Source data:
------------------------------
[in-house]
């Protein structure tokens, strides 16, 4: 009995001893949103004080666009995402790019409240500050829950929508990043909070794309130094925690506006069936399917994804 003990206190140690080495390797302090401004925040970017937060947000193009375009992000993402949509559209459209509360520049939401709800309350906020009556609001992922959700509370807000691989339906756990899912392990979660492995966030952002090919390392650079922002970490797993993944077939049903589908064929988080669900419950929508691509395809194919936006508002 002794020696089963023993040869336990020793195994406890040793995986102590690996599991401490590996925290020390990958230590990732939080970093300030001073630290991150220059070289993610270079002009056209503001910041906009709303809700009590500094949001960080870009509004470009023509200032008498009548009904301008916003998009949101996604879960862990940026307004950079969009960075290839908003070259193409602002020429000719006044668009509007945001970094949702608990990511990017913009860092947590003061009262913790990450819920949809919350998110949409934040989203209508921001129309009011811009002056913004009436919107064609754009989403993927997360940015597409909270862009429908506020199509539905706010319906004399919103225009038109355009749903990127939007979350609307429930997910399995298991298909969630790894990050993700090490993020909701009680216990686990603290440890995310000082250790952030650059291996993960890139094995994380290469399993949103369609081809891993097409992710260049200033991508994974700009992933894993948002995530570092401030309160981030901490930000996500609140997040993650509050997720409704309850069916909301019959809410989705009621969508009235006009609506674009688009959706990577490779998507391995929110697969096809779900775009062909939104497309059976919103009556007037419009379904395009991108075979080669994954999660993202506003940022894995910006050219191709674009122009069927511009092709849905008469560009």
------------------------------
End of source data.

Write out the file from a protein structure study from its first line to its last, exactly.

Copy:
[in-house]
């Protein structure tokens, strides 16, 4: 009995001893949103004080666009995402790019409240500050829950929508990043909070794309130094925690506006069936399917994804 003990206190140690080495390797302090401004925040970017937060947000193009375009992000993402949509559209459209509360520049939401709800309350906020009556609001992922959700509370807000691989339906756990899912392990979660492995966030952002090919390392650079922002970490797993993944077939049903589908064929988080669900419950929508691509395809194919936006508002 002794020696089963023993040869336990020793195994406890040793995986102590690996599991401490590996925290020390990958230590990732939080970093300030001073630290991150220059070289993610270079002009056209503001910041906009709303809700009590500094949001960080870009509004470009023509200032008498009548009904301008916003998009949101996604879960862990940026307004950079969009960075290839908003070259193409602002020429000719006044668009509007945001970094949702608990990511990017913009860092947590003061009262913790990450819920949809919350998110949409934040989203209508921001129309009011811009002056913004009436919107064609754009989403993927997360940015597409909270862009429908506020199509539905706010319906004399919103225009038109355009749903990127939007979350609307429930997910399995298991298909969630790894990050993700090490993020909701009680216990686990603290440890995310000082250790952030650059291996993960890139094995994380290469399993949103369609081809891993097409992710260049200033991508994974700009992933894993948002995530570092401030309160981030901490930000996500609140997040993650509050997720409704309850069916909301019959809410989705009621969508009235006009609506674009688009959706990577490779998507391995929110697969096809779900775009062909939104497309059976919103009556007037419009379904395009991108075979080669994954999660993202506003940022894995910006050219191709674009122009069927511009092709849905008469560009």